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Three Things to Know: Social Media Policy

Three Things to Know: Social Media Policy

As social media continues to gain popularity and evolves alongside our culture, it's important for our school districts to advance and update their school policies to reflect social media changes. Below are three things to know regarding social media and communication:

1. Implementing a Social Media Board Policy
Most district social media policies address employee behavior on social media, an issue that previously was adequately addressed through other existing policies. For example, they could be discussed in board policies regarding discipline or staff and student communication. However, new concerns affecting social media have come to the forefront, including: lawsuits against public officials for blocking members of the public on social media, legal actions against public officials for deleting unfavorable comments on public and personal social media accounts, and accessibility lawsuits targeting school districts and intermediate units. 

As a result of these new and emerging legal issues, it is now recommended that a separate social media policy is necessary to distinguish between government-operated social media accounts and personal and/or third-party social media accounts; and, to establish clear guidelines for district-operated social media accounts.

Click here for a sample policy.


2. Implementing a Crowdfunding Board Policy
Crowdfunding involves the solicitation and receipt of donations from the general public, via specially-designed websites (e.g. DonorsChoose, GoFundMe and numerous others) in order to fund a specific purpose or cause. Due to the ease of setup, and promise of significant fundraising outcomes, many school administrators and teachers with good intentions are using crowdfunding for fundraising. As with all fundraising, this leaves districts vulnerable to unwittingly participating in fraud schemes and/or inappropriate means to raise funds for school initiatives. Therefore, it is now being recommended that districts implement a board policy to address when individual employees or eligible organizations from a school entity wish to utilize crowdfunding to acquire resources for a classroom, program, and/or activity. The policy should incorporate considerations regarding approval of crowdfunding sites and campaign requests, as well as general expectations for crowdfunding campaigns and the resources acquired as a result.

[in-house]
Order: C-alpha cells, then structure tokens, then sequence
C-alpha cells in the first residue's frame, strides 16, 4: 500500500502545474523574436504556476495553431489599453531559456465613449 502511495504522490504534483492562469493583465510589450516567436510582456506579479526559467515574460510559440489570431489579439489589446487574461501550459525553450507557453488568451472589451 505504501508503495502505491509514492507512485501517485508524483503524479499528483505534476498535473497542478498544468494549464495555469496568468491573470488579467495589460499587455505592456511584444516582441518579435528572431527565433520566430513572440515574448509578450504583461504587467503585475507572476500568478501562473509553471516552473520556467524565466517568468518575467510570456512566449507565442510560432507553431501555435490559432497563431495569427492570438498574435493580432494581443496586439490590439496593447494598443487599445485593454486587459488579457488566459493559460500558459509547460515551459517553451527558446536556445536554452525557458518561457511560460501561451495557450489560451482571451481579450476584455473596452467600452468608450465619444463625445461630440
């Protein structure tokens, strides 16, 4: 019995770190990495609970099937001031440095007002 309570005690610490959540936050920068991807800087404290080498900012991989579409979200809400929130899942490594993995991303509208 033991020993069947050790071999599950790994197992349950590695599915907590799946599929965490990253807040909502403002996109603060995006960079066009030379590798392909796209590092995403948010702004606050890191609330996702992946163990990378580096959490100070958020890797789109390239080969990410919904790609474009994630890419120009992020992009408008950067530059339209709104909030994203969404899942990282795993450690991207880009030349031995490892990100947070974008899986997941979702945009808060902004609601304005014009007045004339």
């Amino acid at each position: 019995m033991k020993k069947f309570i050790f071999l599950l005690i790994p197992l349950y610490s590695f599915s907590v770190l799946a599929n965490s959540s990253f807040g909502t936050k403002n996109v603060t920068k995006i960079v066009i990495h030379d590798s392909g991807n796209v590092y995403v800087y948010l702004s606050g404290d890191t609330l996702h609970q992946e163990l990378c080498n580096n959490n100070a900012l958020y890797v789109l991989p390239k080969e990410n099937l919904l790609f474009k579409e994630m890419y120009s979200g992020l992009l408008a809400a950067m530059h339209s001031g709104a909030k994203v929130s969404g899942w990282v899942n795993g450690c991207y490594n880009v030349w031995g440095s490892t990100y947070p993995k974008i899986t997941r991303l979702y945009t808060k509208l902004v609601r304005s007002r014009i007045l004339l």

Click here for a sample policy.

3. Archiving Social Media Posts
There has been a recent increase in school districts being contacted by companies that market social media archiving services. In their sales pitch, some of these companies are suggesting that the Pennsylvania Right to Know (RTK) Law requires school districts to archive all social media posts in order to comply with a RTK request that includes posts from the district’s social media accounts. 

However, please know that school districts are not required by any law to archive their official social media posts. If information remains publicly available via social media, the response to any RTK request is that the information is already public and can be accessed via the public social media accounts. It would be incumbent upon the requestor to go through the posts on the social media account for the information he/she is seeking. If the information no longer exists (e.g. a deleted social media post), the response to the RTK request is that the document does not exist. The district is not required to recreate documents that no longer exist or produce reports that do not exist.

An archiving service may be useful to a district that operates many social media accounts for its own use. For example, an archiving service may allow a school district to quickly search the full scope of social media activity on a particular topic or issue and have that information available in one centralized location based upon the use of certain search terms. This would save the time and effort of school district staff going through each social media platform to search past posts for a particular key word individually. For example, if a district wanted to ascertain how delaying high school start times was trending on their district social media sites over time, an archiving service could be useful. However, this would be for the district’s own convenience, and not an order to comply with the RTK Law and/or for responding to RTK requests.